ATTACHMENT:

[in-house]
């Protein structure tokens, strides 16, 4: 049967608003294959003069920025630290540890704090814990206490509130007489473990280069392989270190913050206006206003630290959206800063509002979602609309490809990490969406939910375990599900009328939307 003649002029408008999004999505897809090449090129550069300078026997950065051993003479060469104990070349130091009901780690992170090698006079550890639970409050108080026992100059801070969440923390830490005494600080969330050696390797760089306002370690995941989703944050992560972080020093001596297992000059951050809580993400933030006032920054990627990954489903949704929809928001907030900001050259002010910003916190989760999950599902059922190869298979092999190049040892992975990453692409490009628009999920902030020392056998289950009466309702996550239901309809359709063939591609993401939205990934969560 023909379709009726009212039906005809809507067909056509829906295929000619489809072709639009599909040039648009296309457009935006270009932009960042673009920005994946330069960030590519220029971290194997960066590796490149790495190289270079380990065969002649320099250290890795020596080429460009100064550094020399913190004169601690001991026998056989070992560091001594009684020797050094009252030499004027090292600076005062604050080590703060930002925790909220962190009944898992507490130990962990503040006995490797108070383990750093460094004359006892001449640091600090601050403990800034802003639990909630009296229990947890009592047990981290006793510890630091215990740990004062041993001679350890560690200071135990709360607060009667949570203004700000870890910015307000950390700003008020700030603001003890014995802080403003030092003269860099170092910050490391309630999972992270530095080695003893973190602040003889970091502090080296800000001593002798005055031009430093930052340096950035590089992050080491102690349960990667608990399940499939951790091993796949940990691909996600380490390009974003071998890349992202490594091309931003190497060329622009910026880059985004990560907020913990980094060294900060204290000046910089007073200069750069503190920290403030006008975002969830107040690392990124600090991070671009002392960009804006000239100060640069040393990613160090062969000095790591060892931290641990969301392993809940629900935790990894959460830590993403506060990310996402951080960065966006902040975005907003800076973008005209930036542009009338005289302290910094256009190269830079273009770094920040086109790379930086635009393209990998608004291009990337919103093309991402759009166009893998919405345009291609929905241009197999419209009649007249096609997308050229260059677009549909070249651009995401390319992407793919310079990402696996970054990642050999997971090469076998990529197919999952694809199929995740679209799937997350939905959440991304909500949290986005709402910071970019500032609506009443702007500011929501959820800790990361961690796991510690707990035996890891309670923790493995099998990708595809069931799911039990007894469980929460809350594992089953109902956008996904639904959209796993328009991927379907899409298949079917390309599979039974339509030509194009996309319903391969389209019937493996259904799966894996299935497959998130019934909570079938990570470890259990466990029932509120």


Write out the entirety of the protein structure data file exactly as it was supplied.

[in-house]
């Protein structure tokens, strides 16, 4: 049967608003294959003069920025630290540890704090814990206490509130007489473990280069392989270190913050206006206003630290959206800063509002979602609309490809990490969406939910375990599900009328939307 003649002029408008999004999505897809090449090129550069300078026997950065051993003479060469104990070349130091009901780690992170090698006079550890639970409050108080026992100059801070969440923390830490005494600080969330050696390797760089306002370690995941989703944050992560972080020093001596297992000059951050809580993400933030006032920054990627990954489903949704929809928001907030900001050259002010910003916190989760999950599902059922190869298979092999190049040892992975990453692409490009628009999920902030020392056998289950009466309702996550239901309809359709063939591609993401939205990934969560 023909379709009726009212039906005809809507067909056509829906295929000619489809072709639009599909040039648009296309457009935006270009932009960042673009920005994946330069960030590519220029971290194997960066590796490149790495190289270079380990065969002649320099250290890795020596080429460009100064550094020399913190004169601690001991026998056989070992560091001594009684020797050094009252030499004027090292600076005062604050080590703060930002925790909220962190009944898992507490130990962990503040006995490797108070383990750093460094004359006892001449640091600090601050403990800034802003639990909630009296229990947890009592047990981290006793510890630091215990740990004062041993001679350890560690200071135990709360607060009667949570203004700000870890910015307000950390700003008020700030603001003890014995802080403003030092003269860099170092910050490391309630999972992270530095080695003893973190602040003889970091502090080296800000001593002798005055031009430093930052340096950035590089992050080491102690349960990667608990399940499939951790091993796949940990691909996600380490390009974003071998890349992202490594091309931003190497060329622009910026880059985004990560907020913990980094060294900060204290000046910089007073200069750069503190920290403030006008975002969830107040690392990124600090991070671009002392960009804006000239100060640069040393990613160090062969000095790591060892931290641990969301392993809940629900935790990894959460830590993403506060990310996402951080960065966006902040975005907003800076973008005209930036542009009338005289302290910094256009190269830079273009770094920040086109790379930086635009393209990998608004291009990337919103093309991402759009166009893998919405345009291609929905241009197999419209009649007249096609997308050229260059677009549909070249651009995401390319992407793919310079990402696996970054990642050999997971090469076998990529197919999952694809199929995740679209799937997350939905959440991304909500949290986005709402910071970019500032609506009443702007500011929501959820800790990361961690796991510690707990035996890891309670923790493995099998990708595809069931799911039990007894469980929460809350594992089953109902956008996904639904959209796993328009991927379907899409298949079917390309599979039974339509030509194009996309319903391969389209019937493996259904799966894996299935497959998130019934909570079938990570470890259990466990029932509120």